The protest, the first ever on a Heathrow runway, lasted six hours and caused the delay or cancellation of some 25 flights (see picture).
It was carried out by activists from Plane Stupid, who are opposed to airport expansion.
In their trial last month the activists – known as the Heathrow 13 – tried to argue the “necessity defence” in that their actions were necessary due to the “airport’s contribution to life-threatening climate change”.
It is the same defence that the so-called Delta 5 used recently in the US after they blocked a crude by oil terminal in Washington State.
But whereas the judge in the Delta 5 trial praised the defendants for being “part of the solution to the problem of climate change” and “quite frankly, the kind of tireless advocates we need in this country,” the judge in the Heathrow 13 trial sees it very differently.
At the end of last month, the judge convicted the 13 of aggravated trespass and being airside without lawful authority. She asked them to return in three weeks on February 24 for sentencing. The defendants have been told to prepare for immediate custodial sentences.
They could spend up to three months in prison.
In response to their convictions, the Heathrow 13 (pictured left) issued a statement:
“Today’s judgement demonstrates that the legal system does not yet recognise that climate defence is not an offence. We took action because we saw that it was sorely needed. When the democratic, legislative and processes have failed, it takes the actions of ordinary people to change them.”
There is now a growing campaign to urge the judge to reconsider: Today’s Independent newspaper reports how the judge is being “urged not to act on her threat to jail 13 peaceful environmental protesters – as campaigners warn that the British legal system’s long-standing tolerance towards non-violent direct action is under threat.”
The article points out that if the “Heathrow 13” are jailed, it would be the first time peaceful environmental protesters have gone to prison for the offence of aggravated trespass since the law was passed two decades ago.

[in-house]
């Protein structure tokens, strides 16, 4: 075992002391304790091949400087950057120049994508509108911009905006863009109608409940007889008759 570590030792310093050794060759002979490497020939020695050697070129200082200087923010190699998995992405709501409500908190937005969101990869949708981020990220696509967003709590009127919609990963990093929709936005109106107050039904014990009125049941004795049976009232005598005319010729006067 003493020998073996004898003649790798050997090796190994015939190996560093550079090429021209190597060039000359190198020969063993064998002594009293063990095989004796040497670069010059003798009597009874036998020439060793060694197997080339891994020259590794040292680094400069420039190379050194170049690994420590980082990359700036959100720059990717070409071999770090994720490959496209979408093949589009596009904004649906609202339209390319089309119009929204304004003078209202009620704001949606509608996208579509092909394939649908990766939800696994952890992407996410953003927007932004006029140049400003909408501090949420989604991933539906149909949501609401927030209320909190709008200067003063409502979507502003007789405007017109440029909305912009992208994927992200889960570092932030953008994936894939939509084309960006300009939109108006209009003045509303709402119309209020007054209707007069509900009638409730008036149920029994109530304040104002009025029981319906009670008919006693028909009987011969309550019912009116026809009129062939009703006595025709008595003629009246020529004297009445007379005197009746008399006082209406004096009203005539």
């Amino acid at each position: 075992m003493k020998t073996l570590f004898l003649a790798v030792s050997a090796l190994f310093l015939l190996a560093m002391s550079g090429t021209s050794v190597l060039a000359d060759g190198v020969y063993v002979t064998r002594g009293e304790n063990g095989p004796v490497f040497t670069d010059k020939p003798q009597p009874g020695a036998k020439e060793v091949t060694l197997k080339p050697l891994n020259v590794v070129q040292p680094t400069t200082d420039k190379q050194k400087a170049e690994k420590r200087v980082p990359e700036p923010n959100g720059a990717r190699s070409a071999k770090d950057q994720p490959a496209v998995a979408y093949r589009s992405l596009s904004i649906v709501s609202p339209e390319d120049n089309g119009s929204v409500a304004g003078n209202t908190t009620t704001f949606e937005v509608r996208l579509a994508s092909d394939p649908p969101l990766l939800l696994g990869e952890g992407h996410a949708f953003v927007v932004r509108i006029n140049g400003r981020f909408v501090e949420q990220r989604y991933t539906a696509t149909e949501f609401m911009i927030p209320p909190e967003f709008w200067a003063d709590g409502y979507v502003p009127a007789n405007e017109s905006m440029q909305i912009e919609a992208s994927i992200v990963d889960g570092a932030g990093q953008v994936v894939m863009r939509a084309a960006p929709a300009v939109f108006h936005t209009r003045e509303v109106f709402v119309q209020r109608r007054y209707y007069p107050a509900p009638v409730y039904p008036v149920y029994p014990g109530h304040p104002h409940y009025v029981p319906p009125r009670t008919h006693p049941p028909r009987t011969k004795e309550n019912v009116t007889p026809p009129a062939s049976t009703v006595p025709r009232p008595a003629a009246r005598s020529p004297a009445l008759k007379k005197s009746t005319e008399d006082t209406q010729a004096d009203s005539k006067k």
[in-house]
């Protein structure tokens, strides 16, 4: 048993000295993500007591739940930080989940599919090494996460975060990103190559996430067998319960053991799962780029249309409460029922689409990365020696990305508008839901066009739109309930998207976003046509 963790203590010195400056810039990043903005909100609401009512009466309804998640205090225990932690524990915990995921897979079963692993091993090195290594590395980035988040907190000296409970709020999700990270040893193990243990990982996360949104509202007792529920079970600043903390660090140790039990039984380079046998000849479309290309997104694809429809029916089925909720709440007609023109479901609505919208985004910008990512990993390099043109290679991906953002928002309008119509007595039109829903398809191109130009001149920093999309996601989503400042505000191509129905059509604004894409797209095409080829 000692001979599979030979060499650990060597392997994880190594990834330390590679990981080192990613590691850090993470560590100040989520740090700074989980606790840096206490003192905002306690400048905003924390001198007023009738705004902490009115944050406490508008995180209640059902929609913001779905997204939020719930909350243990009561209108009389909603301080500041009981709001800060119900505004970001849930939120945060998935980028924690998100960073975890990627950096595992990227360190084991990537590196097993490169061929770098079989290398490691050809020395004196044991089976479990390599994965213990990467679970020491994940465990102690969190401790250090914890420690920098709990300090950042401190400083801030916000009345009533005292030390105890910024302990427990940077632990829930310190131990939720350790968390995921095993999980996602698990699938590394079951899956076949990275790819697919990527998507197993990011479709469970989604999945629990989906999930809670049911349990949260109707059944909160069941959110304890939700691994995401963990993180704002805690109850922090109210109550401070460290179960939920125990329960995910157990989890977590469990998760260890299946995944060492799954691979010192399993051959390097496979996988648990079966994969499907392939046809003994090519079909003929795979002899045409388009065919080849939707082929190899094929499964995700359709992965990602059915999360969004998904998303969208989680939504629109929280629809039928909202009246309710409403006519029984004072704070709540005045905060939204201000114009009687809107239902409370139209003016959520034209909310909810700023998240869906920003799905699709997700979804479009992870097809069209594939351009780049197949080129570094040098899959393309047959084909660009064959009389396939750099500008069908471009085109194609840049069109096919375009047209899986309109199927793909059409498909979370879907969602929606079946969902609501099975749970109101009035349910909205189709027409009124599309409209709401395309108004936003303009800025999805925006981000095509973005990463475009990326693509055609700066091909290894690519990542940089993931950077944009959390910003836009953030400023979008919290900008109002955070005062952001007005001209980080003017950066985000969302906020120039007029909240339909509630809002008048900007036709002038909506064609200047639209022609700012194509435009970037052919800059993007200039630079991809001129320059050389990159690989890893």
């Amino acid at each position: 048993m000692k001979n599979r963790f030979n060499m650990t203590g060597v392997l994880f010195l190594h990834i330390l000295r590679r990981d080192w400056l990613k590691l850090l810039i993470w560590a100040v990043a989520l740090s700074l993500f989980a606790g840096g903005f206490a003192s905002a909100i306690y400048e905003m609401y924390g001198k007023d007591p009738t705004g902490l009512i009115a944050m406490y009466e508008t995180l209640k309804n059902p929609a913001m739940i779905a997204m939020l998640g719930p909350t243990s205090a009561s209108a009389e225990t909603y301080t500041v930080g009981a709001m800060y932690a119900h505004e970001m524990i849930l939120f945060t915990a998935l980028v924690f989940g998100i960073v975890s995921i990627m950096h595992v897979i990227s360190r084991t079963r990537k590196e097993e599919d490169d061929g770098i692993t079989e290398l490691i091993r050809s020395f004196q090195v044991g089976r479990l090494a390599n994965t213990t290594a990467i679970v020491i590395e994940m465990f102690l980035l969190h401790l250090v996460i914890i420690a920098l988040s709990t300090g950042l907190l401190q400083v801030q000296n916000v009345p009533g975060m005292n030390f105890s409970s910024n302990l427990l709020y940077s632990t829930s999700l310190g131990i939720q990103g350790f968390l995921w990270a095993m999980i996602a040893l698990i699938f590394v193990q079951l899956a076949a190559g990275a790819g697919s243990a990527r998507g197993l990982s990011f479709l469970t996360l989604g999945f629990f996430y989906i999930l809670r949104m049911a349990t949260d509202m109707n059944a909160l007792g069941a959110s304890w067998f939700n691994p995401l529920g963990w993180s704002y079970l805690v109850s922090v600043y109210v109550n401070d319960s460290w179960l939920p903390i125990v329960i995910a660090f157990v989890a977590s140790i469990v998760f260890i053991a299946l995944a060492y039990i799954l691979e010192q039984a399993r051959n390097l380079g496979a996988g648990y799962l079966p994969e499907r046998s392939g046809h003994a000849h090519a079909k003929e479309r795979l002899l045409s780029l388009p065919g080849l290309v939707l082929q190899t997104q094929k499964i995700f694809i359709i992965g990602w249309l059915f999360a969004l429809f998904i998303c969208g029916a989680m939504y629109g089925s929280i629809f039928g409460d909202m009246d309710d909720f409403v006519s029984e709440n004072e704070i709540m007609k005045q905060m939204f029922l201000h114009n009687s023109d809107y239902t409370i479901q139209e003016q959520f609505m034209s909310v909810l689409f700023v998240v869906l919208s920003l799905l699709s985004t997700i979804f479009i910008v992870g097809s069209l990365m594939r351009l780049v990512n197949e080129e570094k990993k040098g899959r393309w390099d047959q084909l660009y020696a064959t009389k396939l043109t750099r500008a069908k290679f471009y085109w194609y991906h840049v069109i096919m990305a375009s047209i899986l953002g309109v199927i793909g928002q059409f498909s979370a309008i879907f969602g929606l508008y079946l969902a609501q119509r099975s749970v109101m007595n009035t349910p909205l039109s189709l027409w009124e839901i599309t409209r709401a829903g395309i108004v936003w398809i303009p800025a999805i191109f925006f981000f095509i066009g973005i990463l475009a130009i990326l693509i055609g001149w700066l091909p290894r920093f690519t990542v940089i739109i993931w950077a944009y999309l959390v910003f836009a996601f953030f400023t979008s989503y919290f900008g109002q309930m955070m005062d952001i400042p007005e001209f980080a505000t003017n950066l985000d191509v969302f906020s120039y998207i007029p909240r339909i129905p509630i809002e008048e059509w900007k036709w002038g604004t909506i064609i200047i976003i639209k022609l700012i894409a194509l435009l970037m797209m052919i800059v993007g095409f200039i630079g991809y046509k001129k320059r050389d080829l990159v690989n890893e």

The oldest of the Heathrow 13 is Dr Rob Basto, a retired atmospheric physicist. He admits to being “apprehensive” about jail, “because of my family situation. My mother is ill and she’s 94.”
Another protestor, Danielle Pafford, 28, said she was shocked “by the judge’s comments. It was really galling to hear her say she understands the serious impact of climate change – but that we made some people late and that’s unacceptable.”
It is no surprise that many of them are being represented by Mike Schwarz, a lawyer from Bindmans, who tells the Independent: “A custodial sentence would be excessive and wrong because there is a long history of recognition by senior judges that an allowance should be made on sentencing for peaceful protests of public importance.”
Schwarz has often represented those fighting for a just and ecologically sustainable future.
Over twenty years ago, I interviewed Schwarz for the book, Green Backlash. He was then worried about how the Government and establishment were clamping down on people protesting against road building.
He warned that the British Government was “trying to kill the messenger, rather than address the real issues. This is very worrying, because it is a blinkered way of dealing with issues”.
Schwarz added “it is a sign of a healthy democracy that new issues are put on the agenda and by clamping down on new issues, or those that try to put new issues on the agenda, then we are negating democracy.”
Then the establishment was trying to crush the anti-roads movement and now it is trying to crush climate change campaigners.
We cannot carry on building airports and expanding aircraft travel is we are going to address climate change.
As Leo Murray, one of the co-founders of Plane Stupid, points out: “If a third runway is built at Heathrow we will have no hope of meeting our legally binding carbon targets.”
Murray adds that if the judge does jail the Heathrow 13, they will be “Britain’s first ever climate prisoners”.